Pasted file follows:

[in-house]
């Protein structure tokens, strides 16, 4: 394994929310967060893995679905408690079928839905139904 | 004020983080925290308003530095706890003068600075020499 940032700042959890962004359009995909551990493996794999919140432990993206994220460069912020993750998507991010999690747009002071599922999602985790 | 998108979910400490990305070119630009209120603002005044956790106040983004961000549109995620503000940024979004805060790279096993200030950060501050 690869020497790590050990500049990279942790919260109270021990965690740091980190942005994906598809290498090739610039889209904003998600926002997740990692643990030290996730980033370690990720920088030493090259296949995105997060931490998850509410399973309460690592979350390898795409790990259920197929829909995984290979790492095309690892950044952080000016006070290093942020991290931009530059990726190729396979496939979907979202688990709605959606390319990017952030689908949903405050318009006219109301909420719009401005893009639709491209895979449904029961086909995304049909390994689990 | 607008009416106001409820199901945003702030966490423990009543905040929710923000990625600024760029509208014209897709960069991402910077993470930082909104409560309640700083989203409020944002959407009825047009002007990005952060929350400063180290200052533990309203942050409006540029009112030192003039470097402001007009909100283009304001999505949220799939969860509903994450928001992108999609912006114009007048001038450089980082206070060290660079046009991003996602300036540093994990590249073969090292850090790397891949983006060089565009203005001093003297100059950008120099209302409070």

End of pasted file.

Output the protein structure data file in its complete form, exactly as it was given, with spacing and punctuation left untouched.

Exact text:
[in-house]
């Protein structure tokens, strides 16, 4: 394994929310967060893995679905408690079928839905139904 | 004020983080925290308003530095706890003068600075020499 940032700042959890962004359009995909551990493996794999919140432990993206994220460069912020993750998507991010999690747009002071599922999602985790 | 998108979910400490990305070119630009209120603002005044956790106040983004961000549109995620503000940024979004805060790279096993200030950060501050 690869020497790590050990500049990279942790919260109270021990965690740091980190942005994906598809290498090739610039889209904003998600926002997740990692643990030290996730980033370690990720920088030493090259296949995105997060931490998850509410399973309460690592979350390898795409790990259920197929829909995984290979790492095309690892950044952080000016006070290093942020991290931009530059990726190729396979496939979907979202688990709605959606390319990017952030689908949903405050318009006219109301909420719009401005893009639709491209895979449904029961086909995304049909390994689990 | 607008009416106001409820199901945003702030966490423990009543905040929710923000990625600024760029509208014209897709960069991402910077993470930082909104409560309640700083989203409020944002959407009825047009002007990005952060929350400063180290200052533990309203942050409006540029009112030192003039470097402001007009909100283009304001999505949220799939969860509903994450928001992108999609912006114009007048001038450089980082206070060290660079046009991003996602300036540093994990590249073969090292850090790397891949983006060089565009203005001093003297100059950008120099209302409070």